The FA and Premier League have been at pains to point out this was due to “unique circumstances” but, from 16/17, Friday night games are part of the TV package so this serves as an interesting experiment.

The headline figure from the Broadcast Audience Research Service released figures this week suggested 861k viewers tuned in to Sky Sports 1 for the Friday evening game of Aston Villa vs Manchester United. This was higher than both the 612k who watched Manchester United defeat Tottenham in the season opener on BT Sport the previous Saturday, and the 663k who watched West Brom vs Man City on Sky Sports on the previous Monday. However, Sunday afternoon games tend to attract over a million viewers (see below) and that was the case here as 1.3m saw West Ham upset at Arsenal.  Of course, the opening weekend figures may have been buoyed by the two-month summer break and these figures don’t account for those watching in a pub. Still, the margin here is big enough to suggest Friday night is less attractive to home viewers than Sunday afternoon.

Arguably the most interesting comparison is with the Saturday night football the Friday game replaced.  Again using the opening weekend as a reference (Sat 8th August) 857k watched Chelsea vs Swansea on Saturday night – so, arguably a similar game and very similar to Friday’s 861k.  Looking back to spring, other similar Saturday night games also attracted under a million – for example 828k for United vs West Bromich Albion; 973k for Crystal Palace vs United.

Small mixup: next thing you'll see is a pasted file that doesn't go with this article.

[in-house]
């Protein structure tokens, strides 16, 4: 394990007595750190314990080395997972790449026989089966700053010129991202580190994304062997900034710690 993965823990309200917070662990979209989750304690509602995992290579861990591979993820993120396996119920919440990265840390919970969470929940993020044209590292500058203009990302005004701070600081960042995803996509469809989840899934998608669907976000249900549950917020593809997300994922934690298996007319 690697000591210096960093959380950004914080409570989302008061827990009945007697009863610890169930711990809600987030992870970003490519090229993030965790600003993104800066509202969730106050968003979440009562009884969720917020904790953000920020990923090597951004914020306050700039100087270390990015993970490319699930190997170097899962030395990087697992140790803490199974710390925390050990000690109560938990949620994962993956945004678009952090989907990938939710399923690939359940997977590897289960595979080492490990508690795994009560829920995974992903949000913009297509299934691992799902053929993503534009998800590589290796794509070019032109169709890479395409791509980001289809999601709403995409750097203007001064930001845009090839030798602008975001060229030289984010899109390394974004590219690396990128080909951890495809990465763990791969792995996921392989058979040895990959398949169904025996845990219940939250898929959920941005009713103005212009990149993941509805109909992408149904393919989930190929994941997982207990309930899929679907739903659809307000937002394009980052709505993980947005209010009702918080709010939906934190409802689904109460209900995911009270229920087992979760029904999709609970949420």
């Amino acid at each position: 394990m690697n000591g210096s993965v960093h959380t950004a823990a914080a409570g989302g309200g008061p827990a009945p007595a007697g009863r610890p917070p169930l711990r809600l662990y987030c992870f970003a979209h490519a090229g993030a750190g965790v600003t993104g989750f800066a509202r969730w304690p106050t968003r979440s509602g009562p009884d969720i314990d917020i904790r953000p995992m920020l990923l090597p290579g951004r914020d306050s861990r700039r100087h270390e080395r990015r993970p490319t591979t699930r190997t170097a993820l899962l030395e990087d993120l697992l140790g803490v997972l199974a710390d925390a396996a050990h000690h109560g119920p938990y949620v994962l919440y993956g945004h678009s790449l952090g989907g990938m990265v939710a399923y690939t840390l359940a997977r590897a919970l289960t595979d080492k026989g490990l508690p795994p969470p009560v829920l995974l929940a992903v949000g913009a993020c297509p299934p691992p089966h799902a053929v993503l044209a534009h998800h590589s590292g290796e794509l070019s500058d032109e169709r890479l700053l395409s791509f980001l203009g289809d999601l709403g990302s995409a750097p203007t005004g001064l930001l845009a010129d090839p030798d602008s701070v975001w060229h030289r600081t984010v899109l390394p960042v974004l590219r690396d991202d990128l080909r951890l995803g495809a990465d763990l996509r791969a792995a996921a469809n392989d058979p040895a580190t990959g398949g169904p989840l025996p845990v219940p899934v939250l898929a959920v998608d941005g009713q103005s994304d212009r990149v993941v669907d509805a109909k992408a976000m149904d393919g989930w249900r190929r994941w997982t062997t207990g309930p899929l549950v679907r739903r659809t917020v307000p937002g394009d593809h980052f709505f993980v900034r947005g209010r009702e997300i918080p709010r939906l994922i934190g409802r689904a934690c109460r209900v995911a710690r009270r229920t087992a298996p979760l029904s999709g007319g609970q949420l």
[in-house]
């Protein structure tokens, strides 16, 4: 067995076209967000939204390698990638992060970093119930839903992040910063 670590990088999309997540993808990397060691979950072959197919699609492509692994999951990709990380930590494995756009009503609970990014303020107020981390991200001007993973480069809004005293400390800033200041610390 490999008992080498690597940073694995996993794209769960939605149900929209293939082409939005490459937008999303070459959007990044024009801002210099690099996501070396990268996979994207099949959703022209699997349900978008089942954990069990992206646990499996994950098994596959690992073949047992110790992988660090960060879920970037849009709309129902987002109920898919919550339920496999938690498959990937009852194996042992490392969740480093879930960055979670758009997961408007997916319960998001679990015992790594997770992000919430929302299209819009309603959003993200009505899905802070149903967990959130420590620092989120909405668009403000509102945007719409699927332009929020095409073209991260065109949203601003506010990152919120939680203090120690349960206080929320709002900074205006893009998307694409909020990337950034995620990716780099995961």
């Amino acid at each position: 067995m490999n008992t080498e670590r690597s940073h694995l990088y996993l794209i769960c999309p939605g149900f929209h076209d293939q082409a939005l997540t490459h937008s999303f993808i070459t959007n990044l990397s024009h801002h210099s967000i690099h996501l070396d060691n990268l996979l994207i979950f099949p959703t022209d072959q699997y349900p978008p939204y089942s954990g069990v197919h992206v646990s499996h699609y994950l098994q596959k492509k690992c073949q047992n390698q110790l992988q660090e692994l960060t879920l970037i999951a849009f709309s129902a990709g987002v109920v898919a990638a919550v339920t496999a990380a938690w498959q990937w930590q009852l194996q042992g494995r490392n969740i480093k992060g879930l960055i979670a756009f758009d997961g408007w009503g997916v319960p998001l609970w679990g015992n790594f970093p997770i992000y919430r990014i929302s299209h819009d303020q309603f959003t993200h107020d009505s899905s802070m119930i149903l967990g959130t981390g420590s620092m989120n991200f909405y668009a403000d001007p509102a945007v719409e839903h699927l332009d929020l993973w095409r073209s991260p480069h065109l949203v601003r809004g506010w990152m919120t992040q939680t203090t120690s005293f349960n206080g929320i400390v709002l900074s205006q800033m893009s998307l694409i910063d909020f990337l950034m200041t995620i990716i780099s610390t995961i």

So, the Friday night figure appears in line with similar Saturday games. If the ‘novelty factor’ of a Friday game boosted the figures this could point to Friday being less attractive than Saturday – though the opposite could be true if watching on Friday becomes a ‘habit’. A Friday game could also shift some demand away from the other weekend viewing slots.

The first weekend’s figures may disappoint BT Sport. For the big kick-off last year,  they achieved 818k viewers for Man United vs Swansea – so this year’s figure of 612k is down by more than 25%. Still, both figures were well-up on the 451k who watched the opening encounter in BT’s first season in 2013 (Liverpool vs Stoke). It’s probably too early to say how BT’s prices changes and the addition of Champions and Europa League will affect viewing overall.

Looking more broadly at viewing figures, last year Sky Sports achieved up to 2.1m for a key game in winter and several intra-top-four games attracted over 1.5m. Outside of the top 6, a good example might be 1.1m for Sunderland vs Newcastle in early April. England internationals attract much bigger audiences – it’s unusual they attract under 4m viewers, and in the knock-out stages of major tournaments, viewers can exceed 20m.

In terms of key points then, Friday night’s game appears similar to Saturday night in terms of attractiveness to viewers and BT Sport got 25% fewer viewers for the opening game than last year. This is a relatively simple analysis – we plan to undertake more detailed analysis and modelling of what drives Premier League and England TV audiences in the coming weeks. Get in touch if you’d like to sponsor or report on that work .